Mr. Speaker, I would like to indicate that I will be sharing my time with the Minister for Western Economic Diversification.
I am honoured to take part in the debate on the motion brought forward by the hon. member for Newton—North Delta.
The Air-India tragedy was the worst terrorist attack in Canadian history. In 1985 all Canadians grieved alongside the families and friends of the Air-India victims. Today we share the pain and frustration of this unresolved tragedy. However, like many of my colleagues before me, I must speak against the motion that calls for a judicial inquiry at this time.
Notwithstanding the recent court decision, it is important to look at some of the context in which the disaster occurred, specifically as it relates to actions of the Canadian Security Intelligence Service, CSIS. I would like to devote most of my time to dealing with the evolution of CSIS.
In 1989 the Royal Commission on Security, the MacKenzie Commission, proposed the creation of a civil security intelligence service for Canada. That call was repeated later in 1981 by the MacDonald Commission. The government responded in 1981 by announcing that the security service would be separated from the RCMP and established a civilian security intelligence agency.
The design of the Canadian Security Intelligence Service Act was the sum of the best efforts of the government and Parliament to find points of consensus from an abundance of views.
A number of options confronted lawmakers of the day. The need for collective security to ensure the safety of the state and its institutions from threats of espionage and terrorism while protecting individual rights to privacy, to dissent, to political activity and to hold and express unpopular and radical opinions was perhaps the most important balance that had to be struck by the act.
In 1984 we lived in a different global security environment than today. Back then when the United States and the Soviet Union were pitted against each other in a nuclear arms race, the majority of the operational resources of the service, approximately 80%, were dedicated to threats from espionage, clandestine foreign interference and subversion. At that time, CSIS was comprised of 1,968 employees and had an operating budget of approximately $115 million. At the time of the Air-India tragedy in 1985, CSIS was in the midst of creating itself. It was a time of considerable transition.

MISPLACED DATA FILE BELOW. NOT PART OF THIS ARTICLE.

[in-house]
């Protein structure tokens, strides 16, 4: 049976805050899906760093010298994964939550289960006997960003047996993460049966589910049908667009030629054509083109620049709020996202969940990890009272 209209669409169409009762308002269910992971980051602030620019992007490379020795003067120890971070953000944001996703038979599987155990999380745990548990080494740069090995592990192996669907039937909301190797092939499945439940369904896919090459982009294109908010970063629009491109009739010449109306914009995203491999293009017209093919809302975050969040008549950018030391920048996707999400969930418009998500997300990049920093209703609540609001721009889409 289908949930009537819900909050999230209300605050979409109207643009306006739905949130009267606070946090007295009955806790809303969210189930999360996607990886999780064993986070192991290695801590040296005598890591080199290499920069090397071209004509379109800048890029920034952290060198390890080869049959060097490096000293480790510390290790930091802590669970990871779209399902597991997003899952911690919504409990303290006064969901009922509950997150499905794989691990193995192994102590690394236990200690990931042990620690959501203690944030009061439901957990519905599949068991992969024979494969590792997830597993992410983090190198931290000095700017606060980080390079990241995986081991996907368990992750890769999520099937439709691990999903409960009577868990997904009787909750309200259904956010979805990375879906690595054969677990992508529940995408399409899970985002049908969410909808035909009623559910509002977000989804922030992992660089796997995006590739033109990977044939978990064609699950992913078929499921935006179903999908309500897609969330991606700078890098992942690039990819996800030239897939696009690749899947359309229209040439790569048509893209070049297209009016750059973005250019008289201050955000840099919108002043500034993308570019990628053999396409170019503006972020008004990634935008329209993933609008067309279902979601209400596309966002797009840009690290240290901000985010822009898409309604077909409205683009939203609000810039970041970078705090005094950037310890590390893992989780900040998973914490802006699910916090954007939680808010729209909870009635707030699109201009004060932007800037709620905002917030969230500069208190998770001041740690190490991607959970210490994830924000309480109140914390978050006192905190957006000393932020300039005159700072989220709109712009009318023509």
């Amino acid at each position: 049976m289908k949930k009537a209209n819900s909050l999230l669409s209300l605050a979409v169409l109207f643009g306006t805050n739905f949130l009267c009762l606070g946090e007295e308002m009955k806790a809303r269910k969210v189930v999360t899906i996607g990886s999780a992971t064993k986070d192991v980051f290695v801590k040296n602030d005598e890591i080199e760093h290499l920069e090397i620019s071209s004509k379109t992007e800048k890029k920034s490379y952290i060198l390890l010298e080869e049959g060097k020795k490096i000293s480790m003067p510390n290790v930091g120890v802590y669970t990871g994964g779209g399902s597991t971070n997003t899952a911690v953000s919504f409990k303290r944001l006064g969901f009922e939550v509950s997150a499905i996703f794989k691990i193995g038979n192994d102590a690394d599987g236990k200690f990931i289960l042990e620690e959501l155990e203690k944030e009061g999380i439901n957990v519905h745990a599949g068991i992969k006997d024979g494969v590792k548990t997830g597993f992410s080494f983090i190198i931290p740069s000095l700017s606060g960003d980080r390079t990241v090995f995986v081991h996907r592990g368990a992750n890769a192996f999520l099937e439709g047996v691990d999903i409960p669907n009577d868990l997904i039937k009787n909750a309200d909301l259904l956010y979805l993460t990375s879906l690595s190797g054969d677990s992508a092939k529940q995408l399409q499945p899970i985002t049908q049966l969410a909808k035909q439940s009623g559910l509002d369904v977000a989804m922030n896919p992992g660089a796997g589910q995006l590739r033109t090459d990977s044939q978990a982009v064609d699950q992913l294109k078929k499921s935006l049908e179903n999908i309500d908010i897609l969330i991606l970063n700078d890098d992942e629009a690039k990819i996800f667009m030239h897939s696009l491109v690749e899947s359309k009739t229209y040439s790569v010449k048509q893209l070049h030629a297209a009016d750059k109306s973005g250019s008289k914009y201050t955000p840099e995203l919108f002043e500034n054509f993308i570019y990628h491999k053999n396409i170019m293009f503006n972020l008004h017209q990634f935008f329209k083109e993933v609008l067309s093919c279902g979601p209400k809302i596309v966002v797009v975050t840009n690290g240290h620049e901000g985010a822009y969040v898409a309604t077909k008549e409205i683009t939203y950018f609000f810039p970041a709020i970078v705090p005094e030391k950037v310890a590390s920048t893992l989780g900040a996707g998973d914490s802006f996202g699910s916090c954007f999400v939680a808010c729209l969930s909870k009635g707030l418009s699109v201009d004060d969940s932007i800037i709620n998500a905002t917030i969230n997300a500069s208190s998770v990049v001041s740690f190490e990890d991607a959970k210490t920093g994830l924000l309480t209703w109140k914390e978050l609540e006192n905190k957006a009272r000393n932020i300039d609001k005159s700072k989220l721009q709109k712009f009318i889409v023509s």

The extensive accountability regime created for the service involved more direct control by the minister, who was accountable to Parliament, and also included two review bodies, the Security Intelligence Review Committee and the inspector general for CSIS, both of which have access to all CSIS employees and all documents except cabinet confidences. There is probably no intelligence organization in the world with such an extensive regime. Fully two-thirds of the CSIS Act deals with accountability and review.
In 1991-92 the Security Intelligence Review Committee, SIRC, reviewed the Air-India issue, scrutinized thousands of CSIS files, conducted interviews of numerous current and former members of the service as well as meeting with representatives of the families of the victims and officials regarding the disaster and its investigation.
In August 1992 SIRC produced a 130 page report. SIRC's review focused on what information CSIS possessed on any threats of terrorism or terrorist action against Air-India and whether it fulfilled its mandate in investigating such threats and advising the appropriate authorities.
SIRC also sought to learn whether CSIS provided all the information in its possession to appropriate law enforcement agencies investigating Air-India. SIRC reviewed whether CSIS complied with all policies related to collection and retention or erasure of audio tapes.
SIRC found that CSIS was investigating potential threats posed by Sikh extremists in accordance with its mandate and in a manner consistent with the then perceived level of threat. Based on its review of the information that CSIS possessed, SIRC determined that the service was not in a position to predict that the Air-India flight was to be the target of a terrorist bomb. SIRC also concluded that in the period following the disaster, all information in the possession of CSIS that was relevant to the investigation was provided to the RCMP.